I’m a little behind in sharing my well wishes for an extraordinary and exciting poetry month. There are many events and programs planned throughout the month of April which will highlight the gift of poetry and its importance to humanity. I, too, am planning to shine the light on poetry through my weekly blog posts. In my posts, I’ll focus on the poet laureate position, presidential inauguration poems, poems as songs, and poetry giants. So without further ado, my first nod to National Poetry Month…
When I first heard the title Poet Laureate I was intrigued. I had just learned that Gwendolyn Brooks, a Black woman, like me, had been appointed poet laureate for the United States. I was so proud but also ignorant. What the heck is a poet laureate? I wondered. What do they do? I don’t remember what life event was going on at the time that prevented me from researching answers to my questions, but here it is years later and I now have the answers.
First, poet laureate is an appointed position. The Librarian of Congress selects a status poet to the position. A status poet is one who has published a collection(s) of poems, has achieved some level of recognition for their work, has probably won awards for their writings, and is involved in promoting the art of poetry, and more.
Second, the position’s length of term is one year but some terms have been extended at the pleasure of the librarian such as with the current poet laureate, Natasha Trethewey. While in the position, the poet laureate is responsible for pushing the agenda of poetry. It is up to the poet laureate to determine how this is achieved but most conduct readings, lecture, host literary events, conduct radio and TV interviews and programs, compose poems for the nation, etc.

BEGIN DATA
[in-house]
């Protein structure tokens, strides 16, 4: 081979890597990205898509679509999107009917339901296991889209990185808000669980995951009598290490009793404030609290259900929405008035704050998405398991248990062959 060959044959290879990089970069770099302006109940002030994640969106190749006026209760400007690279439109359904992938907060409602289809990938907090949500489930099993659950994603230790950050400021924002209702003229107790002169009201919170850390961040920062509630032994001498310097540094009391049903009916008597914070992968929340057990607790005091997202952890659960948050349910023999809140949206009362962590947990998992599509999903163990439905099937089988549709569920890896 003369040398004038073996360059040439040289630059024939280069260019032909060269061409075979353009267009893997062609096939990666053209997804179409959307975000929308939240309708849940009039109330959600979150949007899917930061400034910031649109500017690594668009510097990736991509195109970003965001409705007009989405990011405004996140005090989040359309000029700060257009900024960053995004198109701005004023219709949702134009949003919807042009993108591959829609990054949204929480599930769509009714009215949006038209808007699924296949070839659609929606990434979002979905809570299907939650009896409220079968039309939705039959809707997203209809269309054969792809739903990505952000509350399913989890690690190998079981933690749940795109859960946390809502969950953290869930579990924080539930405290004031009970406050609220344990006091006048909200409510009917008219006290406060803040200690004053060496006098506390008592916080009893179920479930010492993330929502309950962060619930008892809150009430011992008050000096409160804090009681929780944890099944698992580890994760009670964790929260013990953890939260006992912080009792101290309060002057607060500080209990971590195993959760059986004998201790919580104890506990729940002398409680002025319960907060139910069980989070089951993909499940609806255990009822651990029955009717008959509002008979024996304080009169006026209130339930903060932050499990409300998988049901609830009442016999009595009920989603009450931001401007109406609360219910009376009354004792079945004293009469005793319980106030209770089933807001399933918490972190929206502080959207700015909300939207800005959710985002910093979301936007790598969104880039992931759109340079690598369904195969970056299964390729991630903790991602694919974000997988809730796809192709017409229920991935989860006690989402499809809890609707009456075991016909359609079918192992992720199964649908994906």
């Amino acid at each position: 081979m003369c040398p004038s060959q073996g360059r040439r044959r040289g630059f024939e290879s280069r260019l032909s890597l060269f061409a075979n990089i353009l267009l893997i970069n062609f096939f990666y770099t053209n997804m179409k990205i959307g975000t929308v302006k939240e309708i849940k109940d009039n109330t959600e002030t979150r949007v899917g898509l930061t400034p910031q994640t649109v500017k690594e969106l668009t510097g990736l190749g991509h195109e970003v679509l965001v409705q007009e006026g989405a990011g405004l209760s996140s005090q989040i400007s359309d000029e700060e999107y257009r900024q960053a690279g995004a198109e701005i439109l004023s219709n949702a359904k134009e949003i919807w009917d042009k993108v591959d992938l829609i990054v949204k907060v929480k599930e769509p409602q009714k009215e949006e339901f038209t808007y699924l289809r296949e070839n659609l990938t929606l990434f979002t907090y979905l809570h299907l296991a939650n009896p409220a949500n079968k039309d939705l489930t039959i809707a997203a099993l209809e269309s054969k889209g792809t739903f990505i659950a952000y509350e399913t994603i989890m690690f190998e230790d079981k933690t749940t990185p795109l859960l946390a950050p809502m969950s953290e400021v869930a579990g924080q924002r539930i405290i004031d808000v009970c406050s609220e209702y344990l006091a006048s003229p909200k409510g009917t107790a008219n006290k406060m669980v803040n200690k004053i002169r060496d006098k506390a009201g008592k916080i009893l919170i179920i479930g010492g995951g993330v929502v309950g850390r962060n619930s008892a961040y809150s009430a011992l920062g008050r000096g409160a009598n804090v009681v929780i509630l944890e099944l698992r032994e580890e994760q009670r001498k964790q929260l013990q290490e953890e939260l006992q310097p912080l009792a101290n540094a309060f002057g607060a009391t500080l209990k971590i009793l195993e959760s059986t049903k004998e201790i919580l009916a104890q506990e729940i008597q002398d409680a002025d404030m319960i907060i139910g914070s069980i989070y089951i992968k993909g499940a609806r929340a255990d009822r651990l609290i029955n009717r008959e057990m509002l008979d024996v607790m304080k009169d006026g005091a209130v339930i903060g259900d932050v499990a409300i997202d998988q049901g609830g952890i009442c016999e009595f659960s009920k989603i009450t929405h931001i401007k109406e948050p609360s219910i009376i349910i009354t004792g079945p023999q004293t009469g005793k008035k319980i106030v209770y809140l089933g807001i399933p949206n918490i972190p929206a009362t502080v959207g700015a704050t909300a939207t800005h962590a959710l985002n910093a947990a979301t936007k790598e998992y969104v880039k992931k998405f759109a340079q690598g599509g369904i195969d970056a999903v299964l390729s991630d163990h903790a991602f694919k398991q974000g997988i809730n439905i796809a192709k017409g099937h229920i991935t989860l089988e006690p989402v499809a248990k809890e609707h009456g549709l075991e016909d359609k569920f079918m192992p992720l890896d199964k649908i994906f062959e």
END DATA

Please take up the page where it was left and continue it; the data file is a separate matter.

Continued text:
Third, there is not only a poet laureate for the United States but also for each state. Well, for many of the states; a few states do not have a poet laureate position. Responsibilities and requirements at the state level may differ from the national role.
Trethewey, our current United States Poet Laureate claims Mississippi as her home state. She is the author of four books, one of which Native Guard won the Pulitzer Prize. Her work tends to focus on history, tragedy and mixed race issues; all subjects that have touched and therefore shaped her life. Below is a list of her other titles:
This April during National Poetry Month, I encourage you to take some time to check out one of her books. Her words will move you beyond belief.
Until next week, happy reading and writing of poetry.
(Photo copyright Jon Rou)